As MNsure was preparing to launch two years ago, Beth Schmidt expected there would be some challenges.
A senior eligibility worker for Olmsted County's Family Support and Assistance, Schmidt passed out sheets of paper reminding colleagues of when President John F. Kennedy announced he wanted to put a man on the moon within 10 years.
Co-workers decorated their cubicles with toy parachute men to psych themselves up for using the new system. But nothing prepared Schmidt for just how difficult and maddening the technology system proved to be. And while the MNsure site has steadily improved during the past couple of years, Schmidt said it remains inefficient and frustrating.
"I have apologized more in the last two years to clients than I have in the previous 35 years," she said.
While MNsure provides an online place for consumers to shop and compare private health insurance plans, it also is used by eligibility workers to enroll low-income Minnesotans in the state's public health care programs — Medical Assistance and MinnesotaCare. Of the more than 616,000 enrolled in health insurance on MNsure, about 547,000 are enrolled in public programs.
County workers who use the MNsure system on a daily basis say it continues to be difficult and time-consuming to use. It frequently sends out inaccurate notices to clients that staff members have to correct. Representatives from MNsure and the Department of Human Services say work is continuing to improve the website.
Meridee Brown, Olmsted County Family Support and Assistance supervisor, said changes to enrollees' information that used to take a matter of minutes can take up to 10 times as long — provided no errors are made while filling out the forms. For instance, changing an enrollee's address involves working through 18 pages of detailed instructions. If one error is made, the worker has to start all over again.
"If we were in the private sector when this was launched, there would have been a three-month assessment, and they would have said, 'This is no good,'" Brown said.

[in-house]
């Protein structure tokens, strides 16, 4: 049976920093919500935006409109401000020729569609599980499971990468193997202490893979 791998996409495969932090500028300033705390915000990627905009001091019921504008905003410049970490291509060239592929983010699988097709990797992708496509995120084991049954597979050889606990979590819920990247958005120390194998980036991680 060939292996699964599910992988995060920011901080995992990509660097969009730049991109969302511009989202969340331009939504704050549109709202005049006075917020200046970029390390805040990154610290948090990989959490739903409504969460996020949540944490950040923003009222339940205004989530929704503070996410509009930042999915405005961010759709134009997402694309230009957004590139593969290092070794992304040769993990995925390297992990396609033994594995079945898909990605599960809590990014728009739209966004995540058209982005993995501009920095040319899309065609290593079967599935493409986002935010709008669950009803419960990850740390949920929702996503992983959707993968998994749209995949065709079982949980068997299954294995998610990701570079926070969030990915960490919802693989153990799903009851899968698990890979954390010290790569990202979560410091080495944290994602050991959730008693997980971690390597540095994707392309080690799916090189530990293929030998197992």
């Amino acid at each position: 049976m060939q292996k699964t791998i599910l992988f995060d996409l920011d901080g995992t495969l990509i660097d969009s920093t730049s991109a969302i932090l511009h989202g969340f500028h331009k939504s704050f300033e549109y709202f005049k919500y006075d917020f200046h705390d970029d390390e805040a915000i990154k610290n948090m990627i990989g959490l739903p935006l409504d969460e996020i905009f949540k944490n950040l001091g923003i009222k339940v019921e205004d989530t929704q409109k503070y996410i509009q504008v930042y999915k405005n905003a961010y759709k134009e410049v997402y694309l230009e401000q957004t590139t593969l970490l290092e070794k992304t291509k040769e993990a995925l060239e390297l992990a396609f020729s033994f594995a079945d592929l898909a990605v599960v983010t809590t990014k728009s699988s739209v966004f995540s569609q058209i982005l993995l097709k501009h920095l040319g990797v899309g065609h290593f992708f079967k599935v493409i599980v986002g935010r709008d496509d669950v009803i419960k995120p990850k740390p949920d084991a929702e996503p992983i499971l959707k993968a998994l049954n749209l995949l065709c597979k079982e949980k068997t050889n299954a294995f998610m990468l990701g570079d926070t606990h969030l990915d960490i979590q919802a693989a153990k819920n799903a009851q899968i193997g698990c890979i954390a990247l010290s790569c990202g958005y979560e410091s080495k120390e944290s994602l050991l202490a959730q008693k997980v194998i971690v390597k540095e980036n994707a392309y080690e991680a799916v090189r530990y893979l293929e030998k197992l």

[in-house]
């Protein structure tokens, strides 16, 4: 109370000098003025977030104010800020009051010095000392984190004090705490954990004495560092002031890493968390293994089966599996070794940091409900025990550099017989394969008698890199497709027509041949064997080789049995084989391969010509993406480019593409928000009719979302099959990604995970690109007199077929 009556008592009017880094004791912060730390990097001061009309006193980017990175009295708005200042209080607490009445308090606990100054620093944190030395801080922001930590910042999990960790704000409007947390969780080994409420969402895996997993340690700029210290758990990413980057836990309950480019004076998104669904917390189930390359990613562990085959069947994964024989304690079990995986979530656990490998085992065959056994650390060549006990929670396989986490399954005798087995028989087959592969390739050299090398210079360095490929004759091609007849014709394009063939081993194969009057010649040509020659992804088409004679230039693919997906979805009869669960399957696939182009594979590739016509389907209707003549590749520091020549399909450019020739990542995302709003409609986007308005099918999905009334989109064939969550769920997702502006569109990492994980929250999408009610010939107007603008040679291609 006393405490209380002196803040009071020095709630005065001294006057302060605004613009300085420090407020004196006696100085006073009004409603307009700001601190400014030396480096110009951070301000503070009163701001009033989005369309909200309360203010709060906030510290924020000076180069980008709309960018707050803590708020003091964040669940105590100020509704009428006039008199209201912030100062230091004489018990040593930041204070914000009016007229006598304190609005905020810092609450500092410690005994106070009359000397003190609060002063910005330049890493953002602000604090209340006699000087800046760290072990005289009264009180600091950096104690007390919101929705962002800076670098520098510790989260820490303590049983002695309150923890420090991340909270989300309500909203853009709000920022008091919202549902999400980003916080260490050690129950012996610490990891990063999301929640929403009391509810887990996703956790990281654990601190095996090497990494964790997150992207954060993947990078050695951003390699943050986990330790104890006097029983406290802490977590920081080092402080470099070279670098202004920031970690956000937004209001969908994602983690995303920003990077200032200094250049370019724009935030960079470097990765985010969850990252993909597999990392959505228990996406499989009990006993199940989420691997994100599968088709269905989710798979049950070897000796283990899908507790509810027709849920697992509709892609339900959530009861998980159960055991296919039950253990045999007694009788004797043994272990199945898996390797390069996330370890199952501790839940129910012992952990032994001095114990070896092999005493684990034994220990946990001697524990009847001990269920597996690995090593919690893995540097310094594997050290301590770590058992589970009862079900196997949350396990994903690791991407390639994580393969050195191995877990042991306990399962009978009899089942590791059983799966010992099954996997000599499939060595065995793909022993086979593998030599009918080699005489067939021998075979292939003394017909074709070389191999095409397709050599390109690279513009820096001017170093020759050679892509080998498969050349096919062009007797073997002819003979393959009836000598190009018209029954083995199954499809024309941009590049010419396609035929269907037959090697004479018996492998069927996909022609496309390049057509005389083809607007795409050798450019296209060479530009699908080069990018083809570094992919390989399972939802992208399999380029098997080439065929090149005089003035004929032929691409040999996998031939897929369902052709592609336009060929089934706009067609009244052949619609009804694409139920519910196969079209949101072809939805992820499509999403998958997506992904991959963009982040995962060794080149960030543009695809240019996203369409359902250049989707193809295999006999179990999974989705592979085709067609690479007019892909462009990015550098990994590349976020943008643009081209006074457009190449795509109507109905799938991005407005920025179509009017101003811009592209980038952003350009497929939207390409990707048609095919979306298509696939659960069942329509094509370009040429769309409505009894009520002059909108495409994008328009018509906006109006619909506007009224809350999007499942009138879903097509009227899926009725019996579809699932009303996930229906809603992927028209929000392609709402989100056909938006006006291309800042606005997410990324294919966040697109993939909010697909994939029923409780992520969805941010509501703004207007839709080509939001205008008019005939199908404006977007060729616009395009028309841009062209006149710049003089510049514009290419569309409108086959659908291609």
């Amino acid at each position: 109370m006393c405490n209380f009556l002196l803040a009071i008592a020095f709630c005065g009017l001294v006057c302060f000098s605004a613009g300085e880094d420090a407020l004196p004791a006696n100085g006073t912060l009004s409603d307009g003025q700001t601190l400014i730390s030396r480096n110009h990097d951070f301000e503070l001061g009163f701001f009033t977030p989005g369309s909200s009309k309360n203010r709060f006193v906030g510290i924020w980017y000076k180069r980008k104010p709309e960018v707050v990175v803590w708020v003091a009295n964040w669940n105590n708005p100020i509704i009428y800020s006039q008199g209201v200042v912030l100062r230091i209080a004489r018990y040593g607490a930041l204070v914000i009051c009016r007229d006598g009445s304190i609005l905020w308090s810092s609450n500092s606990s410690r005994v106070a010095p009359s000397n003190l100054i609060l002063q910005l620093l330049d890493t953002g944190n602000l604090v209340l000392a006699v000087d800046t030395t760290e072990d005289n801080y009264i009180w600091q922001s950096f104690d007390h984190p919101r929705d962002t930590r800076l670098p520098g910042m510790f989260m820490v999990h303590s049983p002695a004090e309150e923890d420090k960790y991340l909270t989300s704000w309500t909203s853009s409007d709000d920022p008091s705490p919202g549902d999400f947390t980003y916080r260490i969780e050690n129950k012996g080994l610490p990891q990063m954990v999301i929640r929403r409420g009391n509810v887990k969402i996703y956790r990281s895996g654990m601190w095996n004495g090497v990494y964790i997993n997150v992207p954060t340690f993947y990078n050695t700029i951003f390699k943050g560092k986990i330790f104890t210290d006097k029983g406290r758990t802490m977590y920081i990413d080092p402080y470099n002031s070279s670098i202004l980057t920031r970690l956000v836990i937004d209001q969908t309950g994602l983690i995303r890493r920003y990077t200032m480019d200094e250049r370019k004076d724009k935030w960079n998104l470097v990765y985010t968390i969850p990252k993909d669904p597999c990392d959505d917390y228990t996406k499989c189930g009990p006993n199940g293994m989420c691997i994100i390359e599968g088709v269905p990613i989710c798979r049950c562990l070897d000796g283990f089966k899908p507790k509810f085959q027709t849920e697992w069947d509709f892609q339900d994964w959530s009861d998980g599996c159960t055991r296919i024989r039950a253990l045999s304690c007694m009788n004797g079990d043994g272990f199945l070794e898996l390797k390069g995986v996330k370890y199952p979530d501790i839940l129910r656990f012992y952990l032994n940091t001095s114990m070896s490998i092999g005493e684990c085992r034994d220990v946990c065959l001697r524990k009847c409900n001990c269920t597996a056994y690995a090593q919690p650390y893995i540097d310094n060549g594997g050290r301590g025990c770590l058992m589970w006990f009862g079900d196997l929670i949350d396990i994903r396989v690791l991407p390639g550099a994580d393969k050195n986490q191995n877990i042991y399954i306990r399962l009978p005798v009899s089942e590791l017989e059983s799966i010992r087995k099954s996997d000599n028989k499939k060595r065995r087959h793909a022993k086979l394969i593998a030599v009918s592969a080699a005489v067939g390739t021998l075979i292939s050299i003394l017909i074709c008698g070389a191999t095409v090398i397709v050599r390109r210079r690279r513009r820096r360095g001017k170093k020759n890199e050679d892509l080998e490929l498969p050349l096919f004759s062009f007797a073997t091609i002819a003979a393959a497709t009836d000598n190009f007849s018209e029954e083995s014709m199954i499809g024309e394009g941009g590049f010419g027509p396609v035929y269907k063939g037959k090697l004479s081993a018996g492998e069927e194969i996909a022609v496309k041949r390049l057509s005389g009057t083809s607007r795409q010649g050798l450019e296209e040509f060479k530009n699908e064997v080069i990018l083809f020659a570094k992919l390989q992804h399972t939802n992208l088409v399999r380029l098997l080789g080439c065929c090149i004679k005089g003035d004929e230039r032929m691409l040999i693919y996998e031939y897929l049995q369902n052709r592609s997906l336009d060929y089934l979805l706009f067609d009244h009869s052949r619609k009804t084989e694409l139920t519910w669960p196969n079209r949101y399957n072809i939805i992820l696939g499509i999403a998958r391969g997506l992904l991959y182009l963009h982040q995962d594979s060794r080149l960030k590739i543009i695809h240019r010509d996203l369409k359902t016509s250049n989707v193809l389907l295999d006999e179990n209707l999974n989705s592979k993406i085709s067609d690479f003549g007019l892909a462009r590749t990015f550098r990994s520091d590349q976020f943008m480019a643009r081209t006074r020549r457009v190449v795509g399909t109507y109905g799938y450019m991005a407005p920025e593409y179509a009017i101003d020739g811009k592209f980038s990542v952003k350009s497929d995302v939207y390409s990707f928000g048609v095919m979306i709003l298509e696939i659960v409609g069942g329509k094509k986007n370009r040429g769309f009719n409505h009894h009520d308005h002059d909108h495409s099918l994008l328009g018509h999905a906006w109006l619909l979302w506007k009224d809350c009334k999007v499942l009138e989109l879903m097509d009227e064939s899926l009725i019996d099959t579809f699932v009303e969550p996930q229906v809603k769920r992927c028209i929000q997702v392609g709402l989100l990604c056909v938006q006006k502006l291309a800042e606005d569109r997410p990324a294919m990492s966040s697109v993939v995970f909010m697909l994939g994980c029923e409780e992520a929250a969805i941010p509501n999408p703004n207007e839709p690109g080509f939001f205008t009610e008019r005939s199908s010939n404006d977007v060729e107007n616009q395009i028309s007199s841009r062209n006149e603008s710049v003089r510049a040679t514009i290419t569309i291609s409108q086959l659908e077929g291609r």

MNsure Interim CEO Allison O'Toole said work is underway to correct these problems and improve the technology.
"This is a massive IT project. I think the timeline was underestimated from the beginning. This isn't a secret and the rollout was tough," O'Toole said.
In the early months, she said the focus was on improving the shopping experience for consumers looking for private plans. Over the last nine to 12 months, attention has shifted to improving how the system works for public program enrollment. She added that a special effort has been made to make sure counties have a voice. A county representative serves on the MNsure Executive Steering Committee, which prioritizes what upgrades need to be made to the site.
Still, Olmsted County workers say they remain frustrated by how long it's taking to make the site functional. Brown said unlike an online banking site, there is absolutely nothing intuitive about the MNsure site. Using it requires painstaking attention to detail out of fear that a mistake will be made and work will have to start all over again. Adding to the complication is that the instructions themselves can change — often without notice.
"These guys have to spin in a circle three times and throw the potato over their left shoulder," Brown said, "and two days later, it's like sorry, we didn't mean left shoulder, we meant right shoulder."